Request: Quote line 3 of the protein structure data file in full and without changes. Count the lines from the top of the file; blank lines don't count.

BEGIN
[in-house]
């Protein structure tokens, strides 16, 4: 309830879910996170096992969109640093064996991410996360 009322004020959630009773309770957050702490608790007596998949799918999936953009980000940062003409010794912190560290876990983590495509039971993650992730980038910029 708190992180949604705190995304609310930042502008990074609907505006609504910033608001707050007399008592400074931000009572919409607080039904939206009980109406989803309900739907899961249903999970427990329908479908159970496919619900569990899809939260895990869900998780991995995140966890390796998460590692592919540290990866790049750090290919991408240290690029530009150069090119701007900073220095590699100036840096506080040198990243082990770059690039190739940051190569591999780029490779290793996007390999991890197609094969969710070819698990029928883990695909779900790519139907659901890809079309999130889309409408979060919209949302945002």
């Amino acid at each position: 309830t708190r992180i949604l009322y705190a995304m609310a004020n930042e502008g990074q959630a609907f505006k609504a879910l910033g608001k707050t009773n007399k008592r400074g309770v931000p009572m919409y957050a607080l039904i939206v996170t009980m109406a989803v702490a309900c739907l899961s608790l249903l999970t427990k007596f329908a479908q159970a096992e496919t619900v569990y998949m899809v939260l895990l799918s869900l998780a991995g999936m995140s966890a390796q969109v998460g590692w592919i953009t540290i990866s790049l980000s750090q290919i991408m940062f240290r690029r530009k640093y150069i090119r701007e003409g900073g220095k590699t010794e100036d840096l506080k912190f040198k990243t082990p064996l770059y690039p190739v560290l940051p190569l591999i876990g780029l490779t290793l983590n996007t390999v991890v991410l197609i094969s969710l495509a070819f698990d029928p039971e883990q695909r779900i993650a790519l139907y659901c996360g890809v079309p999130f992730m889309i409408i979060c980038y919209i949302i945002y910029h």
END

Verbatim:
């Amino acid at each position: 309830t708190r992180i949604l009322y705190a995304m609310a004020n930042e502008g990074q959630a609907f505006k609504a879910l910033g608001k707050t009773n007399k008592r400074g309770v931000p009572m919409y957050a607080l039904i939206v996170t009980m109406a989803v702490a309900c739907l899961s608790l249903l999970t427990k007596f329908a479908q159970a096992e496919t619900v569990y998949m899809v939260l895990l799918s869900l998780a991995g999936m995140s966890a390796q969109v998460g590692w592919i953009t540290i990866s790049l980000s750090q290919i991408m940062f240290r690029r530009k640093y150069i090119r701007e003409g900073g220095k590699t010794e100036d840096l506080k912190f040198k990243t082990p064996l770059y690039p190739v560290l940051p190569l591999i876990g780029l490779t290793l983590n996007t390999v991890v991410l197609i094969s969710l495509a070819f698990d029928p039971e883990q695909r779900i993650a790519l139907y659901c996360g890809v079309p999130f992730m889309i409408i979060c980038y919209i949302i945002y910029h």